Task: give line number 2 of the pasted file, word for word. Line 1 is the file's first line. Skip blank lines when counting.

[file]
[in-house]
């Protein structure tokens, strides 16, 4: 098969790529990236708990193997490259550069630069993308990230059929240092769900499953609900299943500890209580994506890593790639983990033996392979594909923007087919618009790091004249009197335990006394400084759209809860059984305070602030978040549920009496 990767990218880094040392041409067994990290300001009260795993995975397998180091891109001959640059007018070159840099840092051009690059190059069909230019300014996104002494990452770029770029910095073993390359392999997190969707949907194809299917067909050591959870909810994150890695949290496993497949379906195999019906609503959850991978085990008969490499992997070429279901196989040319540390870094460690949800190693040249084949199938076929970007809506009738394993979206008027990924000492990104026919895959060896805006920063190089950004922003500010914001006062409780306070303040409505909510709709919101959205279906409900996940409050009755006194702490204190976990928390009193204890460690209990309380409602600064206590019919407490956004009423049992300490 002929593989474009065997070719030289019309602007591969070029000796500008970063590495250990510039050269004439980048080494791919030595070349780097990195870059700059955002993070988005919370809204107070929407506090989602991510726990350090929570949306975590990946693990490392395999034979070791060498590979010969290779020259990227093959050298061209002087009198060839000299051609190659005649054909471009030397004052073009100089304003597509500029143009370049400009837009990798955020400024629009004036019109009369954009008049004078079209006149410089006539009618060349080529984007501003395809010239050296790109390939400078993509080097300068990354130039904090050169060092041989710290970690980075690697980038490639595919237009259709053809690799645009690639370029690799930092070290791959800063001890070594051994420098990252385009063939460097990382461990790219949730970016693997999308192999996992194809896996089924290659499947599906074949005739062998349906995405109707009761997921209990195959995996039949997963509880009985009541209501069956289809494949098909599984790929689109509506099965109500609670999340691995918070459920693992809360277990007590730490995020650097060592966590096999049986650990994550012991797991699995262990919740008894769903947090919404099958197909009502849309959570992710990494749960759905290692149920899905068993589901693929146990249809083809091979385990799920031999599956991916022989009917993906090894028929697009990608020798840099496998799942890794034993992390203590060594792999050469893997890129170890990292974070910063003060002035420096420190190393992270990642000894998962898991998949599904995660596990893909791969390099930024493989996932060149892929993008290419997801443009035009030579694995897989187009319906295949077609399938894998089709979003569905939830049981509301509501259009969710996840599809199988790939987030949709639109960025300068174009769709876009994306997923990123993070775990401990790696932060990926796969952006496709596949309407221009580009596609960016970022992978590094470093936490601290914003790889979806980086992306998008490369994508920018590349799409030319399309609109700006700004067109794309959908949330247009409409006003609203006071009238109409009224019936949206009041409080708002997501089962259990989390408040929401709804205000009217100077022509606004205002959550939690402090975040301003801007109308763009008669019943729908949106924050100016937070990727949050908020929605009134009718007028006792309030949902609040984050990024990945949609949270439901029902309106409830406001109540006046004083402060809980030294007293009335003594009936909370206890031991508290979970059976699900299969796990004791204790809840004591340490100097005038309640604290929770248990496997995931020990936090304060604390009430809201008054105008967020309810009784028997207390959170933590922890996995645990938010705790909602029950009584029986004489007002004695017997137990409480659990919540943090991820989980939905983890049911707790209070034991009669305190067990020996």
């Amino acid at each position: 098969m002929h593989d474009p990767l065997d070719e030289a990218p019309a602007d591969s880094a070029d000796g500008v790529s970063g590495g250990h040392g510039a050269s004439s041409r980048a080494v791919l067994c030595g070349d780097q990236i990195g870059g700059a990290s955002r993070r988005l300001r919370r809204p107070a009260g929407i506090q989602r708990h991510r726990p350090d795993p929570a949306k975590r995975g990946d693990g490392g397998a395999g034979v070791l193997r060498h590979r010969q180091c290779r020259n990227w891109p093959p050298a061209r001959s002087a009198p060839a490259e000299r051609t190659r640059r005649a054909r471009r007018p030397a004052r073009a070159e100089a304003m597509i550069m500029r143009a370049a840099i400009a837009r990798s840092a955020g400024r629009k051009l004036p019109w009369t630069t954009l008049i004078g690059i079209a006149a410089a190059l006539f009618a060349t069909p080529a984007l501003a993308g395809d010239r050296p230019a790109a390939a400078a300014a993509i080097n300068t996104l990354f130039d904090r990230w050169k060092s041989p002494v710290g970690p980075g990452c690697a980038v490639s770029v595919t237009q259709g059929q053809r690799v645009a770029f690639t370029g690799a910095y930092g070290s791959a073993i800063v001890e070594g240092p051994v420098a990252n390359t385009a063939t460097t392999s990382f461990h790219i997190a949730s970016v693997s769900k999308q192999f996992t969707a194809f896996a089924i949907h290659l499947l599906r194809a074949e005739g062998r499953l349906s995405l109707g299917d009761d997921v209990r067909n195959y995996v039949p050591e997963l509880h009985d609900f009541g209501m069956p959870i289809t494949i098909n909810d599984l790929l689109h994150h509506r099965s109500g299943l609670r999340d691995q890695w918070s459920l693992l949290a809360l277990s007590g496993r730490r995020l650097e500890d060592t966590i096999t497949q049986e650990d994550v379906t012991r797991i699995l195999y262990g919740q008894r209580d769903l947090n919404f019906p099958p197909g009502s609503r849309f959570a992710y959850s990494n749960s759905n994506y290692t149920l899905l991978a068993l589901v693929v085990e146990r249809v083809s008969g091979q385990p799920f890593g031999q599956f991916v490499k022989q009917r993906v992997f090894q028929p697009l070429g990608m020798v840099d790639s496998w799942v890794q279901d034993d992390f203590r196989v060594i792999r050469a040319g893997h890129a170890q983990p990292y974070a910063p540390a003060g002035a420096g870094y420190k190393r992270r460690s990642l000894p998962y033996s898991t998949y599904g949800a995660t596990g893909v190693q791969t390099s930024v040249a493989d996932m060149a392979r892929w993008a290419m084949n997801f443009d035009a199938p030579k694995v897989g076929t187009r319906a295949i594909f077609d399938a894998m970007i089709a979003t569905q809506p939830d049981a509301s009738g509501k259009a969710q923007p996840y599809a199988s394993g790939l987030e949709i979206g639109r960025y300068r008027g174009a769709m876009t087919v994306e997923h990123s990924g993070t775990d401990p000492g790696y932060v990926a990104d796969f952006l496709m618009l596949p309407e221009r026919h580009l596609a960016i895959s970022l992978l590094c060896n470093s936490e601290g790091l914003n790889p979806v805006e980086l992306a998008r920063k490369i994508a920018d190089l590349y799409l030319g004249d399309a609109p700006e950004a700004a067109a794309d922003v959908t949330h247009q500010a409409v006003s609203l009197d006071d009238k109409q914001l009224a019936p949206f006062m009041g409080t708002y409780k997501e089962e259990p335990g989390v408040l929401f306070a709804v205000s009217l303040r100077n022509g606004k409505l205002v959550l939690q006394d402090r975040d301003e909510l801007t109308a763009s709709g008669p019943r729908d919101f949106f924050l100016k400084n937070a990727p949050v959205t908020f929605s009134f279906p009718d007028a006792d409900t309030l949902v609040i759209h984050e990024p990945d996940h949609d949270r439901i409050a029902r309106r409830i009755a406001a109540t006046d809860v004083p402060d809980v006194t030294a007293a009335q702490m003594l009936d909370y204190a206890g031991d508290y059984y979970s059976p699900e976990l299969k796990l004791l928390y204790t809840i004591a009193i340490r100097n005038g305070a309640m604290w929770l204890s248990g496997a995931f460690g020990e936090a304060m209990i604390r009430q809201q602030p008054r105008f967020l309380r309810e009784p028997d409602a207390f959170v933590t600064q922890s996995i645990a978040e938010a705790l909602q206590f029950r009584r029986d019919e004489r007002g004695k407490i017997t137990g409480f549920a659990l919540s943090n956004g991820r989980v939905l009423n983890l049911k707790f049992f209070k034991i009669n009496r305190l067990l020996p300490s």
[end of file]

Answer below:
């Protein structure tokens, strides 16, 4: 098969790529990236708990193997490259550069630069993308990230059929240092769900499953609900299943500890209580994506890593790639983990033996392979594909923007087919618009790091004249009197335990006394400084759209809860059984305070602030978040549920009496 990767990218880094040392041409067994990290300001009260795993995975397998180091891109001959640059007018070159840099840092051009690059190059069909230019300014996104002494990452770029770029910095073993390359392999997190969707949907194809299917067909050591959870909810994150890695949290496993497949379906195999019906609503959850991978085990008969490499992997070429279901196989040319540390870094460690949800190693040249084949199938076929970007809506009738394993979206008027990924000492990104026919895959060896805006920063190089950004922003500010914001006062409780306070303040409505909510709709919101959205279906409900996940409050009755006194702490204190976990928390009193204890460690209990309380409602600064206590019919407490956004009423049992300490 002929593989474009065997070719030289019309602007591969070029000796500008970063590495250990510039050269004439980048080494791919030595070349780097990195870059700059955002993070988005919370809204107070929407506090989602991510726990350090929570949306975590990946693990490392395999034979070791060498590979010969290779020259990227093959050298061209002087009198060839000299051609190659005649054909471009030397004052073009100089304003597509500029143009370049400009837009990798955020400024629009004036019109009369954009008049004078079209006149410089006539009618060349080529984007501003395809010239050296790109390939400078993509080097300068990354130039904090050169060092041989710290970690980075690697980038490639595919237009259709053809690799645009690639370029690799930092070290791959800063001890070594051994420098990252385009063939460097990382461990790219949730970016693997999308192999996992194809896996089924290659499947599906074949005739062998349906995405109707009761997921209990195959995996039949997963509880009985009541209501069956289809494949098909599984790929689109509506099965109500609670999340691995918070459920693992809360277990007590730490995020650097060592966590096999049986650990994550012991797991699995262990919740008894769903947090919404099958197909009502849309959570992710990494749960759905290692149920899905068993589901693929146990249809083809091979385990799920031999599956991916022989009917993906090894028929697009990608020798840099496998799942890794034993992390203590060594792999050469893997890129170890990292974070910063003060002035420096420190190393992270990642000894998962898991998949599904995660596990893909791969390099930024493989996932060149892929993008290419997801443009035009030579694995897989187009319906295949077609399938894998089709979003569905939830049981509301509501259009969710996840599809199988790939987030949709639109960025300068174009769709876009994306997923990123993070775990401990790696932060990926796969952006496709596949309407221009580009596609960016970022992978590094470093936490601290914003790889979806980086992306998008490369994508920018590349799409030319399309609109700006700004067109794309959908949330247009409409006003609203006071009238109409009224019936949206009041409080708002997501089962259990989390408040929401709804205000009217100077022509606004205002959550939690402090975040301003801007109308763009008669019943729908949106924050100016937070990727949050908020929605009134009718007028006792309030949902609040984050990024990945949609949270439901029902309106409830406001109540006046004083402060809980030294007293009335003594009936909370206890031991508290979970059976699900299969796990004791204790809840004591340490100097005038309640604290929770248990496997995931020990936090304060604390009430809201008054105008967020309810009784028997207390959170933590922890996995645990938010705790909602029950009584029986004489007002004695017997137990409480659990919540943090991820989980939905983890049911707790209070034991009669305190067990020996």